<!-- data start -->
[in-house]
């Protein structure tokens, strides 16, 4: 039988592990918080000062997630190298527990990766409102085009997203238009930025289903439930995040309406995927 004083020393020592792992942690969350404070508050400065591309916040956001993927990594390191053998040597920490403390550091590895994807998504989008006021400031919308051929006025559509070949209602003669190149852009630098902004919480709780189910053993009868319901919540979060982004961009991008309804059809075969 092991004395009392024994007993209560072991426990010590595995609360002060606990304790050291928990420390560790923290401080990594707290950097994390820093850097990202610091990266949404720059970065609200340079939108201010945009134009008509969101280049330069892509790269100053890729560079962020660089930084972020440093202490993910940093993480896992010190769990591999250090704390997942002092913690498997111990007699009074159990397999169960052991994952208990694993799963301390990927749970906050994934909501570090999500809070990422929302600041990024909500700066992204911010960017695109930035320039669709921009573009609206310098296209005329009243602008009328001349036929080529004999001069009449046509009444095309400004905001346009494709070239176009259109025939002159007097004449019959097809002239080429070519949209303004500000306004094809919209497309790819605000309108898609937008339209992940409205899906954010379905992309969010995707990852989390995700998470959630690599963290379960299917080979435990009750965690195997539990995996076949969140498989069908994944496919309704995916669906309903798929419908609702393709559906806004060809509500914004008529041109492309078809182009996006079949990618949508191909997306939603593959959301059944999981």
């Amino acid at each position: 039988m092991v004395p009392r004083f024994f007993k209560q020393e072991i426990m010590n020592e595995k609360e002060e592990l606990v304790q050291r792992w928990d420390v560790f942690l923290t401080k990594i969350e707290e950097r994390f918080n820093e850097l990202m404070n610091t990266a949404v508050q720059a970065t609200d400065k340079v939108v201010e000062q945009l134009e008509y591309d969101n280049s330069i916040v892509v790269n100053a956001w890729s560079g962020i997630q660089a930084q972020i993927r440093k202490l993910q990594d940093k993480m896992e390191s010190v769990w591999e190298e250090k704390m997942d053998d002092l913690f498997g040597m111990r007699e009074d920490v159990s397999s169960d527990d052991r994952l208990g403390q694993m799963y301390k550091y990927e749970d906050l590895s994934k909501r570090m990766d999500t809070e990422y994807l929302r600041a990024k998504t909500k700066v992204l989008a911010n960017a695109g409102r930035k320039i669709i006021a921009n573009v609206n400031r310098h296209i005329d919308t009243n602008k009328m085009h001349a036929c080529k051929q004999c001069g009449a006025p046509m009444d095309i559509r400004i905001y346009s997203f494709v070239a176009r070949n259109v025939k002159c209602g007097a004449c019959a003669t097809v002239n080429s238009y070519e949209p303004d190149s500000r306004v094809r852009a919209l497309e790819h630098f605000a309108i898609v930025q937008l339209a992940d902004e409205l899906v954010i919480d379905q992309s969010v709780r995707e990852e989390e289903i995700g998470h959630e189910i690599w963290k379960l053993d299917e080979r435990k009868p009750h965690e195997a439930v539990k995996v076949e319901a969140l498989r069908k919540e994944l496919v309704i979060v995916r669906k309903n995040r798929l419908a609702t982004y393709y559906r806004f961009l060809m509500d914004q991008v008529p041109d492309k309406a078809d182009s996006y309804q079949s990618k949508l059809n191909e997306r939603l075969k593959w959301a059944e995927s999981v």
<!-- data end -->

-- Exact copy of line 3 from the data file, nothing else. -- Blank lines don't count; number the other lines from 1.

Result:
């Amino acid at each position: 039988m092991v004395p009392r004083f024994f007993k209560q020393e072991i426990m010590n020592e595995k609360e002060e592990l606990v304790q050291r792992w928990d420390v560790f942690l923290t401080k990594i969350e707290e950097r994390f918080n820093e850097l990202m404070n610091t990266a949404v508050q720059a970065t609200d400065k340079v939108v201010e000062q945009l134009e008509y591309d969101n280049s330069i916040v892509v790269n100053a956001w890729s560079g962020i997630q660089a930084q972020i993927r440093k202490l993910q990594d940093k993480m896992e390191s010190v769990w591999e190298e250090k704390m997942d053998d002092l913690f498997g040597m111990r007699e009074d920490v159990s397999s169960d527990d052991r994952l208990g403390q694993m799963y301390k550091y990927e749970d906050l590895s994934k909501r570090m990766d999500t809070e990422y994807l929302r600041a990024k998504t909500k700066v992204l989008a911010n960017a695109g409102r930035k320039i669709i006021a921009n573009v609206n400031r310098h296209i005329d919308t009243n602008k009328m085009h001349a036929c080529k051929q004999c001069g009449a006025p046509m009444d095309i559509r400004i905001y346009s997203f494709v070239a176009r070949n259109v025939k002159c209602g007097a004449c019959a003669t097809v002239n080429s238009y070519e949209p303004d190149s500000r306004v094809r852009a919209l497309e790819h630098f605000a309108i898609v930025q937008l339209a992940d902004e409205l899906v954010i919480d379905q992309s969010v709780r995707e990852e989390e289903i995700g998470h959630e189910i690599w963290k379960l053993d299917e080979r435990k009868p009750h965690e195997a439930v539990k995996v076949e319901a969140l498989r069908k919540e994944l496919v309704i979060v995916r669906k309903n995040r798929l419908a609702t982004y393709y559906r806004f961009l060809m509500d914004q991008v008529p041109d492309k309406a078809d182009s996006y309804q079949s990618k949508l059809n191909e997306r939603l075969k593959w959301a059944e995927s999981v």